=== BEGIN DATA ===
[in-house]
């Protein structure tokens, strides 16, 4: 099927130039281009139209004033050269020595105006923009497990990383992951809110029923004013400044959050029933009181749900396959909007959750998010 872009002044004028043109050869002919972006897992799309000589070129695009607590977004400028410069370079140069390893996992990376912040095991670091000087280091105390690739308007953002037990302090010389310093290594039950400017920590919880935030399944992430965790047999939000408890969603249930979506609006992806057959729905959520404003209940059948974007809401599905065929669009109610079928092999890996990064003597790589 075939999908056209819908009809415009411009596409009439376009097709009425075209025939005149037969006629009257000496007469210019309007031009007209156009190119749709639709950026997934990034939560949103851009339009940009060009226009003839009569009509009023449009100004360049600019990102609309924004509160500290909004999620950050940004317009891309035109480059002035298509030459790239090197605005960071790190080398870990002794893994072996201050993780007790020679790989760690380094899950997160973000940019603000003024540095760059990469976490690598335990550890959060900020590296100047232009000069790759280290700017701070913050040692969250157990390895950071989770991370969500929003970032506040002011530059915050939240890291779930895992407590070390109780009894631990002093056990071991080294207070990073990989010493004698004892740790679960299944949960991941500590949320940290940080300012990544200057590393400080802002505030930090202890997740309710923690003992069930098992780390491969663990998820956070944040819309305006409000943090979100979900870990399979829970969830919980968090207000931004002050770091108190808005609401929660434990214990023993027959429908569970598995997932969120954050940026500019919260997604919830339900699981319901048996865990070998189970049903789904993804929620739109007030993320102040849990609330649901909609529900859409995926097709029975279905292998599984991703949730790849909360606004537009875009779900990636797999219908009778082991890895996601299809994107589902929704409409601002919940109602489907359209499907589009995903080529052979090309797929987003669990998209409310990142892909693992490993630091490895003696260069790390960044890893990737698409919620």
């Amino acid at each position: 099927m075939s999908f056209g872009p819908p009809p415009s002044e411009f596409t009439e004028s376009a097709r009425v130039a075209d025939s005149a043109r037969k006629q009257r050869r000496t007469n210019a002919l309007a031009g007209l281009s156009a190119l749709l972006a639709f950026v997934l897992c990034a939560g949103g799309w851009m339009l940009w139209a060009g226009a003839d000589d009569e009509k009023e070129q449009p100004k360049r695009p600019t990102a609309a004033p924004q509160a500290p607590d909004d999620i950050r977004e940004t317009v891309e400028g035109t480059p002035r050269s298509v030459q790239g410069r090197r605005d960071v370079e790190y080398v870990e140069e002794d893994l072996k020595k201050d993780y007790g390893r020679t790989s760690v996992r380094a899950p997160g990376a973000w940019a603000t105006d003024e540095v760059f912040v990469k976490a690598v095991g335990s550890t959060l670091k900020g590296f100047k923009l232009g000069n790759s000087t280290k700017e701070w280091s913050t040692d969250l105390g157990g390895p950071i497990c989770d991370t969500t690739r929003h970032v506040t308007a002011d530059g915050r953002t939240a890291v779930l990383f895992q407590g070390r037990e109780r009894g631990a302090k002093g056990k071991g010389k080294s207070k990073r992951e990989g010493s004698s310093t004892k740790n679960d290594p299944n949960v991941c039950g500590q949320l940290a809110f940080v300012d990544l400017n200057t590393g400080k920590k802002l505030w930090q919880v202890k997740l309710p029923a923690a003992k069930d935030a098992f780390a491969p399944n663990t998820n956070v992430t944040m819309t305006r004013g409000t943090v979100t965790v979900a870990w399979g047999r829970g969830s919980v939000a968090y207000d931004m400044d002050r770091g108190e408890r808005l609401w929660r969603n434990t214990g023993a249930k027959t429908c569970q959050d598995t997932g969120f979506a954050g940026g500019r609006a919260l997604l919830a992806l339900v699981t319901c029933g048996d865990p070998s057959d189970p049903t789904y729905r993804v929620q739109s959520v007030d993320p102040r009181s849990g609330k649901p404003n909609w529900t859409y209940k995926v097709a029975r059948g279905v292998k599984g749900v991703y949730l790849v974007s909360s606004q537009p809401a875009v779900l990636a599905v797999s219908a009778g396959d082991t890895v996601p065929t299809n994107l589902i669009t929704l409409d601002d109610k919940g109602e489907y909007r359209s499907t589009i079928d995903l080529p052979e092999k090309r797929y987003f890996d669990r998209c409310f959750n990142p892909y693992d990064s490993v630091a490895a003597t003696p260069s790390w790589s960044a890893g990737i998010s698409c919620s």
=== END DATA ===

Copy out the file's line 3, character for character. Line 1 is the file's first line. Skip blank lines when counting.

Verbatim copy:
């Amino acid at each position: 099927m075939s999908f056209g872009p819908p009809p415009s002044e411009f596409t009439e004028s376009a097709r009425v130039a075209d025939s005149a043109r037969k006629q009257r050869r000496t007469n210019a002919l309007a031009g007209l281009s156009a190119l749709l972006a639709f950026v997934l897992c990034a939560g949103g799309w851009m339009l940009w139209a060009g226009a003839d000589d009569e009509k009023e070129q449009p100004k360049r695009p600019t990102a609309a004033p924004q509160a500290p607590d909004d999620i950050r977004e940004t317009v891309e400028g035109t480059p002035r050269s298509v030459q790239g410069r090197r605005d960071v370079e790190y080398v870990e140069e002794d893994l072996k020595k201050d993780y007790g390893r020679t790989s760690v996992r380094a899950p997160g990376a973000w940019a603000t105006d003024e540095v760059f912040v990469k976490a690598v095991g335990s550890t959060l670091k900020g590296f100047k923009l232009g000069n790759s000087t280290k700017e701070w280091s913050t040692d969250l105390g157990g390895p950071i497990c989770d991370t969500t690739r929003h970032v506040t308007a002011d530059g915050r953002t939240a890291v779930l990383f895992q407590g070390r037990e109780r009894g631990a302090k002093g056990k071991g010389k080294s207070k990073r992951e990989g010493s004698s310093t004892k740790n679960d290594p299944n949960v991941c039950g500590q949320l940290a809110f940080v300012d990544l400017n200057t590393g400080k920590k802002l505030w930090q919880v202890k997740l309710p029923a923690a003992k069930d935030a098992f780390a491969p399944n663990t998820n956070v992430t944040m819309t305006r004013g409000t943090v979100t965790v979900a870990w399979g047999r829970g969830s919980v939000a968090y207000d931004m400044d002050r770091g108190e408890r808005l609401w929660r969603n434990t214990g023993a249930k027959t429908c569970q959050d598995t997932g969120f979506a954050g940026g500019r609006a919260l997604l919830a992806l339900v699981t319901c029933g048996d865990p070998s057959d189970p049903t789904y729905r993804v929620q739109s959520v007030d993320p102040r009181s849990g609330k649901p404003n909609w529900t859409y209940k995926v097709a029975r059948g279905v292998k599984g749900v991703y949730l790849v974007s909360s606004q537009p809401a875009v779900l990636a599905v797999s219908a009778g396959d082991t890895v996601p065929t299809n994107l589902i669009t929704l409409d601002d109610k919940g109602e489907y909007r359209s499907t589009i079928d995903l080529p052979e092999k090309r797929y987003f890996d669990r998209c409310f959750n990142p892909y693992d990064s490993v630091a490895a003597t003696p260069s790390w790589s960044a890893g990737i998010s698409c919620s």